Page 45 Review by Stephen
The future holds no guarantees; the past does not have all the answers.
Unless you dig deep enough.
Slain at the altar of intolerance.
This is England.
Indeed it is. That's quite the arresting first page: cog-enhanced speech balloons over black and white tiles, increasingly splattered with blood. The question is: whose?
I've known Yomi Aveni for over three years now - we greet each other annually at the Lakes International Comic Art Festival - and he is many things: gregarious, engaging, always grinning, always laughing; witty, generous, persistent, ever so dapper and devilishly handsome. One of the things Yomi isn't is obvious. Ayeni and Brotherson have honed that first page's script so spectacularly well, for its precision plays with our preconceptions of victimhood and Victorian England at the height of its empire. Its words will continue to resonate throughout these three chapters.
Anyway, Steampunk ahoy!
I promise you plenty of socio-politics, costumes to cosplay, and delicate, even dainty watercolours whose initial, decorous beauty will give way to bludgeoning violence. I've seen plenty of split lips and livid purple bruises in my time, but few artists I've encountered can recreate the wateriness of a punch-induced eye-haemorrhage like Jennie Gyllblad.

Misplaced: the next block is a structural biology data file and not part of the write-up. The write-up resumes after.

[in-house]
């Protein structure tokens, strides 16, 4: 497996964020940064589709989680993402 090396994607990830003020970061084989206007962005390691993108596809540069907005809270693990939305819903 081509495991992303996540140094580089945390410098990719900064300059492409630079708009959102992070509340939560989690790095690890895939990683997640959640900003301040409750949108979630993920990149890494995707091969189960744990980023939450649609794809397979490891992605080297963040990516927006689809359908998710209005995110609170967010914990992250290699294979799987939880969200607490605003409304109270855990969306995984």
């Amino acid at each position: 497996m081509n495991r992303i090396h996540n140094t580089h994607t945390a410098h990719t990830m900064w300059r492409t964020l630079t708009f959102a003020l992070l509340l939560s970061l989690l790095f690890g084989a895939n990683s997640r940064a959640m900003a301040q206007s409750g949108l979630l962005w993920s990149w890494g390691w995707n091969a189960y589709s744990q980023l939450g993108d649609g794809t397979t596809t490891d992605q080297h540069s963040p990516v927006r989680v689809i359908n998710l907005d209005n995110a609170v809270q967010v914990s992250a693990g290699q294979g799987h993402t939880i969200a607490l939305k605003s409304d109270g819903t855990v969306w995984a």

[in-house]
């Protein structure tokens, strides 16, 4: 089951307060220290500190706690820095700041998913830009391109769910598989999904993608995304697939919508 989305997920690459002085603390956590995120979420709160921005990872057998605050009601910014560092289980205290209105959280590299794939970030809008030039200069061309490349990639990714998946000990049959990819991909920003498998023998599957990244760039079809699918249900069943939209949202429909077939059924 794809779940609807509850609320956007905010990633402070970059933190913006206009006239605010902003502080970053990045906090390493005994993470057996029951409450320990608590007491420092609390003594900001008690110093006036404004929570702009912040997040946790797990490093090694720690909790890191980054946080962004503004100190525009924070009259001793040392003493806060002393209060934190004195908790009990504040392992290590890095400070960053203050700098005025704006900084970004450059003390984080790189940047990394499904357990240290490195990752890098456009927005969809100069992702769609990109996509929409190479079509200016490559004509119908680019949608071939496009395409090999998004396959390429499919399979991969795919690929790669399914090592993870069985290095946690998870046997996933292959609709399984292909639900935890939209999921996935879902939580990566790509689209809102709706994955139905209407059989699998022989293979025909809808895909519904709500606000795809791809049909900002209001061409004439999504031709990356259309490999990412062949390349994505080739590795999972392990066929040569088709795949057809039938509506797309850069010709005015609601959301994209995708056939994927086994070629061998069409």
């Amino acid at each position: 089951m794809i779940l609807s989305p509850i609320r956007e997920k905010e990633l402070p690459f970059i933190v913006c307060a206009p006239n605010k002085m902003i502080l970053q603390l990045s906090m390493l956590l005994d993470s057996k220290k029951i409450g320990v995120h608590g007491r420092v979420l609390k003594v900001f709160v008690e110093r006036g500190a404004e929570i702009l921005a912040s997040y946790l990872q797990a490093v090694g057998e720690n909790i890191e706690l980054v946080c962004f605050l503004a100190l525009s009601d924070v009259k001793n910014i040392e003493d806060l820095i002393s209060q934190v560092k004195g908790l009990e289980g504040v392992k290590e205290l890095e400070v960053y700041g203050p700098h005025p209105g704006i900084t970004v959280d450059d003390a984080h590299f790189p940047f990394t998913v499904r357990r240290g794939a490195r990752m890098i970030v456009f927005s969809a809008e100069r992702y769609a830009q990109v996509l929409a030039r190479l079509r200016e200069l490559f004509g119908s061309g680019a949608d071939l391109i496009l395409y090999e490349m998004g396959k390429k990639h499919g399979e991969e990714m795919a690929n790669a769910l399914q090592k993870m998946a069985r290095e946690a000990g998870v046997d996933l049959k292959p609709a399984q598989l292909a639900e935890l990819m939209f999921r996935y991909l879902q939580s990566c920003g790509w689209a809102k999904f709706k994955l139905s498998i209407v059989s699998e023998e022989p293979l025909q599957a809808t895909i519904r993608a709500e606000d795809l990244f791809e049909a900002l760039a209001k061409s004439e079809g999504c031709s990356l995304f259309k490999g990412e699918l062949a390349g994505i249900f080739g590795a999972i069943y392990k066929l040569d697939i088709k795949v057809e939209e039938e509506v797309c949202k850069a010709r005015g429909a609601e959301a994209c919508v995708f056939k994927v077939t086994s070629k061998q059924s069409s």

Outside of the automaton Clockworks themselves, there are relatively few fanciful, fantastical genre diversions in her art - the hairpins, perhaps, hats, and the spectacles - which instead replicates in elaborate detail Victorian upper-class finery with its global maps proudly proclaiming empire, framed portraits, stuffed animals, entomological glass cases, luxurious drapes and Indian robes, along with those hideous zoological elephant cages etc with their thick iron bars, and Crystal Palace itself.